ECONOMIC SECURITY ACT

If you had three Now that is a population of that many people, as you have in the.United States, it would come Now, in view of experience, in view to about of that record, on the Z-percent turn-over, your figure a little your statement that we obtain in this on a Z-percent turn-over to dollars, isn’t it? I have assumed that the tax would be placed on of these goods, the physical goods, and I have given the mathematical and presentation There may be some tions or some exemptions. I haven’t taken that factor into consideration. The CHAIRMAN. You haven’t t&en the factor of the experience of France with the turn-over tax the of consideration? Mr. the in France? I am not tax levied on all physical goods? with them. Is CHAIRMAN. It is a Z-percent turn-over tax. I do not know whether there are any eliminations or not. Mr. Parker, can you tell me that?
OF PARKER, CHIEF STAFF, JOINT TEE ON INTERNAL REVENUE TAXATION

Mr. PARKER. There are very few eliminations. There are several things bear a higher rate, like luxuries. It is true that when an article is sold on a commission, only the commission is taxed. The tendency of the French turn-over tax has been, of course, to cause rather more business by way of commission, because you pay then the Z-percent turn-over tax on not on the cost of goods plus the mark-up . In other words, if a wholesaler does business as a commission merchant he saves a lot of money in tax. But the French tax strikes nearly everything. There are some exemptions. The CHAIRMAN. Is it quite similar to the tax in Germany? PARKER. The report on double taxation contains a brief description of the French system. (Mr. Parker subsequently submitted the following:)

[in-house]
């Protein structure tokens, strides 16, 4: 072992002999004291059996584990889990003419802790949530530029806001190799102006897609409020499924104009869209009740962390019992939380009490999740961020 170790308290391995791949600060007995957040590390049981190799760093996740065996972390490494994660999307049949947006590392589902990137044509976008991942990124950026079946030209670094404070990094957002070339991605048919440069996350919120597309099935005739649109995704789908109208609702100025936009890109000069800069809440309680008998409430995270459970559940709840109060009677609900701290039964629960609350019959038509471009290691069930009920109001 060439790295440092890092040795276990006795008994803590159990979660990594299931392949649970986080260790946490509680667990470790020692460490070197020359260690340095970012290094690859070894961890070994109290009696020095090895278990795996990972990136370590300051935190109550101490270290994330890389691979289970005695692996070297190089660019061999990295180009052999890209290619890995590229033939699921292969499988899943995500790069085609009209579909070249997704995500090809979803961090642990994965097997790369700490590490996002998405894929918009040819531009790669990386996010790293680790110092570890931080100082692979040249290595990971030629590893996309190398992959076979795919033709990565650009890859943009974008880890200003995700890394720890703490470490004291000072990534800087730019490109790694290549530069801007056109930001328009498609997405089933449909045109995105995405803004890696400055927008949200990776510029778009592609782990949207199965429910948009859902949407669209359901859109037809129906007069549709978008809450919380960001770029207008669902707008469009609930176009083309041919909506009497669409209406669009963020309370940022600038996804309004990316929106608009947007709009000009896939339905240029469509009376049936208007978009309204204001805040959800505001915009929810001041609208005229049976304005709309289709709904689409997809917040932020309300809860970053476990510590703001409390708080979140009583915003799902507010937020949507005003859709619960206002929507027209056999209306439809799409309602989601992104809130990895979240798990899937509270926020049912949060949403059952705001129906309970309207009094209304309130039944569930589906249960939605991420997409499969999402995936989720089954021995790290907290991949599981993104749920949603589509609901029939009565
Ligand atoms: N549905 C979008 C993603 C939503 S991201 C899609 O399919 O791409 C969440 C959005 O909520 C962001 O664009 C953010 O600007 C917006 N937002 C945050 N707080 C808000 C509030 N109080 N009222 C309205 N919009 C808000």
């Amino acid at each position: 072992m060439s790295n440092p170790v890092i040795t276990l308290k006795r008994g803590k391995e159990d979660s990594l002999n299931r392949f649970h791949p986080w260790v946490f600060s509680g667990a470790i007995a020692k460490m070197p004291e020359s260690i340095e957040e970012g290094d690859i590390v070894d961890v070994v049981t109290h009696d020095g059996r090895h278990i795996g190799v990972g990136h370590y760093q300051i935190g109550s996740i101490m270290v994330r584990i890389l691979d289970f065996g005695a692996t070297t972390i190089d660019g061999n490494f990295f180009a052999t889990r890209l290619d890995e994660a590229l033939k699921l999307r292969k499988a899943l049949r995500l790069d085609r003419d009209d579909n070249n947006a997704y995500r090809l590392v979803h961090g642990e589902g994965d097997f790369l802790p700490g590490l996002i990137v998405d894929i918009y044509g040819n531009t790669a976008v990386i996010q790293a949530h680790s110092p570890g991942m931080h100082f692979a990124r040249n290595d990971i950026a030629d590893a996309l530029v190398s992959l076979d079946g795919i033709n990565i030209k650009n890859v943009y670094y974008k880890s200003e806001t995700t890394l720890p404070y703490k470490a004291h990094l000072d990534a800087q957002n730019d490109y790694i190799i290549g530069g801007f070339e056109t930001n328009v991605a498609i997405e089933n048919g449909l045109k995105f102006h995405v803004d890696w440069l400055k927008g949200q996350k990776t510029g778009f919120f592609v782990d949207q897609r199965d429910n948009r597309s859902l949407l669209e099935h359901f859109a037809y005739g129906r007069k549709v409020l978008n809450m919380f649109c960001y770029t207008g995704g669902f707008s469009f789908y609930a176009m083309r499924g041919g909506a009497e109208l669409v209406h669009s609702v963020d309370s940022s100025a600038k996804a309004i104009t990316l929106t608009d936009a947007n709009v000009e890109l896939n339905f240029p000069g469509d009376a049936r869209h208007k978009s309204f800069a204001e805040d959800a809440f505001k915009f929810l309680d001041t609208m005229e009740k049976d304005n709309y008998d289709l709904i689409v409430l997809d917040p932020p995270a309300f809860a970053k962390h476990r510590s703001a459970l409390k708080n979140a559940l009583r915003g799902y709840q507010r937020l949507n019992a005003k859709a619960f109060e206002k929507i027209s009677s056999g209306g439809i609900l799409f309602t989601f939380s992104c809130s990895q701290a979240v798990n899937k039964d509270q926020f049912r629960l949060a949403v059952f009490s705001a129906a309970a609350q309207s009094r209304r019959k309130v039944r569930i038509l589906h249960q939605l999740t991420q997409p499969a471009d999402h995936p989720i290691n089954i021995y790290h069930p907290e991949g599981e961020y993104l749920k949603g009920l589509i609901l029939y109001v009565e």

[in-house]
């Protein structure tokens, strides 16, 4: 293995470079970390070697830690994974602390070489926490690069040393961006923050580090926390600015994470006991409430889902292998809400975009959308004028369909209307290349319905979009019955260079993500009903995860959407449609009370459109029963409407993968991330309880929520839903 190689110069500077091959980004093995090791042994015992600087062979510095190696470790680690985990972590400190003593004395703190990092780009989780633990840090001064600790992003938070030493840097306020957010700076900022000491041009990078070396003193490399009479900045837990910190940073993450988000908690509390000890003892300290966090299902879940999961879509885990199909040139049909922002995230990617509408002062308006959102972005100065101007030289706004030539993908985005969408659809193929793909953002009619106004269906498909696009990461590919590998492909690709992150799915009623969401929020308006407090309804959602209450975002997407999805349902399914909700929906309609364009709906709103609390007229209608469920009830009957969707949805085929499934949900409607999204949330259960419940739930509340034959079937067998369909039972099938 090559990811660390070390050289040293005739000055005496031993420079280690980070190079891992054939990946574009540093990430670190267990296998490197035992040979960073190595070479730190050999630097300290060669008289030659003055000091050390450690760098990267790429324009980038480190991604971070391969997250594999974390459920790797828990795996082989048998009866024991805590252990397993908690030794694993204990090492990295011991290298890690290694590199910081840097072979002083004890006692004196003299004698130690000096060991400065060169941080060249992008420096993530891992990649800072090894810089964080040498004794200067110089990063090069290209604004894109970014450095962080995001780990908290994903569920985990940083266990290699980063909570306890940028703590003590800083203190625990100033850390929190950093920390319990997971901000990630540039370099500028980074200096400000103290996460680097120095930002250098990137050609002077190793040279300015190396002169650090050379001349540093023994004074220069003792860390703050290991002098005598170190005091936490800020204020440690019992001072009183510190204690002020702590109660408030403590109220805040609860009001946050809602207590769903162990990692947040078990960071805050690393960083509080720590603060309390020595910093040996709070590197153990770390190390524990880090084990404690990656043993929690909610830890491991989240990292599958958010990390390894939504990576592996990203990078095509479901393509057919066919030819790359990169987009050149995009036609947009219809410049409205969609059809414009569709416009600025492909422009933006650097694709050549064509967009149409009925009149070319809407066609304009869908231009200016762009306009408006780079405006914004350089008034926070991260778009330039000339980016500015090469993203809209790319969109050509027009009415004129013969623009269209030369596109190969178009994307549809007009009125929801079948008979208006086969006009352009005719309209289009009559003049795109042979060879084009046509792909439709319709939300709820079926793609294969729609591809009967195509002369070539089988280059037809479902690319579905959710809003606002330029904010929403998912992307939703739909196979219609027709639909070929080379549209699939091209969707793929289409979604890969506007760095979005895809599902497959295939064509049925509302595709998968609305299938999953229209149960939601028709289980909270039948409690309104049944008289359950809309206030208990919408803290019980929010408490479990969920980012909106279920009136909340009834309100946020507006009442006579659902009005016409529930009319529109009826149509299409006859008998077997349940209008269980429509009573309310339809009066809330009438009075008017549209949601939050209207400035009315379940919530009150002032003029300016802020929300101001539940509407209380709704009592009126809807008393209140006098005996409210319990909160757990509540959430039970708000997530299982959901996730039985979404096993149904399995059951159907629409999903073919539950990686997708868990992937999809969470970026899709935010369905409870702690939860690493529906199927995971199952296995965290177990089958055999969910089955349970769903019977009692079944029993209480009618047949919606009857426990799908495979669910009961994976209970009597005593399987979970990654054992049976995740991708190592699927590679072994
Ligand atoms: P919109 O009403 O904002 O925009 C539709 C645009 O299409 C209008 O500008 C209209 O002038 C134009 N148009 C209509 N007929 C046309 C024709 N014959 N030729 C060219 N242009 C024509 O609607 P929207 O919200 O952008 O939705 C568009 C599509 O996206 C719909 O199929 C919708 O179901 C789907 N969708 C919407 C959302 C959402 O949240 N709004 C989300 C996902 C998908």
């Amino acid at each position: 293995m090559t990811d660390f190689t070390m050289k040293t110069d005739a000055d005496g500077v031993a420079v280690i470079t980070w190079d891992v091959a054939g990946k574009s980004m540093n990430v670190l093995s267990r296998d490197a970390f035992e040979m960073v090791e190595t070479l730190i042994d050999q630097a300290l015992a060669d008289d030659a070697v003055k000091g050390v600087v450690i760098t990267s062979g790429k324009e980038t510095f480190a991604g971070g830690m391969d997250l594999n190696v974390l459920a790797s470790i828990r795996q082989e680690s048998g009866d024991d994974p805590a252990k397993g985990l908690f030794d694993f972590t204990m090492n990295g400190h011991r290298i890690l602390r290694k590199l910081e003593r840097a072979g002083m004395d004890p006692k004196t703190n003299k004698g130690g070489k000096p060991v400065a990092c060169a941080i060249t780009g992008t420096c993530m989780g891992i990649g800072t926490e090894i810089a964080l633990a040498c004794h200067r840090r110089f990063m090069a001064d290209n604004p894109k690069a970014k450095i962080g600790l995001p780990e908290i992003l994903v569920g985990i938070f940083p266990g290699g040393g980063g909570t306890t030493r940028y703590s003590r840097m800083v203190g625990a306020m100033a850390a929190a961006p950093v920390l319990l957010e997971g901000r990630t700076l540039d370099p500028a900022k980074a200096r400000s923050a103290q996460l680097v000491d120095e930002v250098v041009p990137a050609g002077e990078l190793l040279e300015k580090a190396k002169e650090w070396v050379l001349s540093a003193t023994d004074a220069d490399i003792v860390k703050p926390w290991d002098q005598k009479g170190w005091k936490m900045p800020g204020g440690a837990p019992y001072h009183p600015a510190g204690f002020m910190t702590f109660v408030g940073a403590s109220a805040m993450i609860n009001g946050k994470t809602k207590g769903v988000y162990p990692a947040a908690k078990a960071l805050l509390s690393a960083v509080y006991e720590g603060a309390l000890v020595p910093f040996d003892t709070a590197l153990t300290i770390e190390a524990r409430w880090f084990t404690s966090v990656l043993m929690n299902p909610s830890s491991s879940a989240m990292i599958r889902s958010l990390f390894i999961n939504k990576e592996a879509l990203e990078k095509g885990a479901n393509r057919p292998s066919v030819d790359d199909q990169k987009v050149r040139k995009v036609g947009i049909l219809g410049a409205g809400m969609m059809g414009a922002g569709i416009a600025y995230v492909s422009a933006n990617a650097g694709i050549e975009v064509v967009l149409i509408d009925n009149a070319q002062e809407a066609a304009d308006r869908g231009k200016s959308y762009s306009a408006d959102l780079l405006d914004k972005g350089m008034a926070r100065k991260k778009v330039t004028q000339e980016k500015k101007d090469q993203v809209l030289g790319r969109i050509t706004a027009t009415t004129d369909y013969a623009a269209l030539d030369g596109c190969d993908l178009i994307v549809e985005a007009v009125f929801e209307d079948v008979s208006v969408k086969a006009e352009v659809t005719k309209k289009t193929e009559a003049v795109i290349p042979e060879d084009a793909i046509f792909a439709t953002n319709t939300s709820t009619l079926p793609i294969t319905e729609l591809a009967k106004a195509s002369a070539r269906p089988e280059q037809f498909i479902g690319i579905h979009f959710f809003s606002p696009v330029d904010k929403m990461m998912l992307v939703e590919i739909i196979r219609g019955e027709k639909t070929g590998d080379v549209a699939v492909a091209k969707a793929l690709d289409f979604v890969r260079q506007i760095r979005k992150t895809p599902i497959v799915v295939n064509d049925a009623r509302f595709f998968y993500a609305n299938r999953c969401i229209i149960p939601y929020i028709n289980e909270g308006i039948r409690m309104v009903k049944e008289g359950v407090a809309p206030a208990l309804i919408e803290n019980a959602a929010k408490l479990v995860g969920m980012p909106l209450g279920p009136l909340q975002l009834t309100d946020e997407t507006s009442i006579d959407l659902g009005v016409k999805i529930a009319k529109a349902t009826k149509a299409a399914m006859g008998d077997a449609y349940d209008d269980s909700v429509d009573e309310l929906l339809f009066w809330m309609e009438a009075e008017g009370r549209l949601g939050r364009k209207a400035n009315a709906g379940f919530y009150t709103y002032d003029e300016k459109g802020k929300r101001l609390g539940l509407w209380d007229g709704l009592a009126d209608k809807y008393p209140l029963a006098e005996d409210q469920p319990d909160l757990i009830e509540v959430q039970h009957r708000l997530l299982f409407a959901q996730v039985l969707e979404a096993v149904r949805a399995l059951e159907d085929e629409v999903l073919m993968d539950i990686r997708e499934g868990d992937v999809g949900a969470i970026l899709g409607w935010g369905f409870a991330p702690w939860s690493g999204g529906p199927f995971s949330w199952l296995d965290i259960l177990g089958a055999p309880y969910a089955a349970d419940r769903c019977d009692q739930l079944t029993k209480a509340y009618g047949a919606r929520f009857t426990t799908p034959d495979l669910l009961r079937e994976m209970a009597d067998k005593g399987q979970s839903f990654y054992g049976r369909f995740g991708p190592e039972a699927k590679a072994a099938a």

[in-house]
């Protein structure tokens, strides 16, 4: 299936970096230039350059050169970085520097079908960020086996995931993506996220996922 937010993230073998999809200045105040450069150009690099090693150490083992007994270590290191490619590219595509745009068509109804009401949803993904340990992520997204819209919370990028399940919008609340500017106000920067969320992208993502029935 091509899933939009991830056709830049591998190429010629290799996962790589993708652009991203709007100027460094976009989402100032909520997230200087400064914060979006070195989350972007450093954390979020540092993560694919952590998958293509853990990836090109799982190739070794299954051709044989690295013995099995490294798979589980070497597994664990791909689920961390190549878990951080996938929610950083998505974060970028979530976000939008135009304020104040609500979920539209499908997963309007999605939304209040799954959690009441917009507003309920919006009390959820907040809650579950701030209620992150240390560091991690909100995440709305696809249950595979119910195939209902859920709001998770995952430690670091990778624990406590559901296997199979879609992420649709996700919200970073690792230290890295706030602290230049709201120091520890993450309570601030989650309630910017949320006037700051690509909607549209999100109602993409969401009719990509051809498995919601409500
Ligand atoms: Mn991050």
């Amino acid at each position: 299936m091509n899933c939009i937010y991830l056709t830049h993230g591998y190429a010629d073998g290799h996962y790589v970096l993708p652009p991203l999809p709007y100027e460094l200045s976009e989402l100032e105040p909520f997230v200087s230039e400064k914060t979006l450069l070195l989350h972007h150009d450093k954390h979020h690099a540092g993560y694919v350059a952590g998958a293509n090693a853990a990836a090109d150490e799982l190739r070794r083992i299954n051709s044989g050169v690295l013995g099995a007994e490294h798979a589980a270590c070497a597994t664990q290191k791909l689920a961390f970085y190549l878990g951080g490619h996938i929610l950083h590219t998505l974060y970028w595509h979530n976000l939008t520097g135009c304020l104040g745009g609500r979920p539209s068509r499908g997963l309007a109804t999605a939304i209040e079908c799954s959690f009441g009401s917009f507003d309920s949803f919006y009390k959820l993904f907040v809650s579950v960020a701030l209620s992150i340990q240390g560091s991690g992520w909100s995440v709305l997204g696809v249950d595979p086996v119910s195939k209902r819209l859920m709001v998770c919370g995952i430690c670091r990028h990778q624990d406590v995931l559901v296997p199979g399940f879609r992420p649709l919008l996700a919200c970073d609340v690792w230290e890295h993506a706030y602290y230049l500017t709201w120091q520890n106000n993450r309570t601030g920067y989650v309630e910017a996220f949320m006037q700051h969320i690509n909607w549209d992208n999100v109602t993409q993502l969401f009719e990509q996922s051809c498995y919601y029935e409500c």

REPRINTED FROM DOUBLE TAXATION REPORT MADE BY A SUBCOMMITTEE OF THE COMMITTEE ON AND ‘MEANS, PAGE 226

The present tax, enacted into law in 1920, consists of a 2-percent levy on gross France, a 2-percent levy on gross receipts from sales within and imports commissions and other proceeds from the sale of commercial services, a luxury tax at rates on sundry articles, a production tax of percent on sales and imports of coal, a production tax of percent on sales and imports of fertilizers, a slaughterhouse tax at varying rates, and special importation taxes permits on tea, coffee, automobiles, sulphur, and sugar. The French of pyramiding.

The CHAIRMAN. Is the Z-percent turn-over tax in France quite similar to the German Z-percent turn-over tax? Mr. Yes; I think the French tax is more all-inclu­ sive German tax. The I will ask you, Dr. Doane, with reference to Germany, which has population of approximately They have this turn-over tax, and their experience is that they obtain in revenue a year. The of this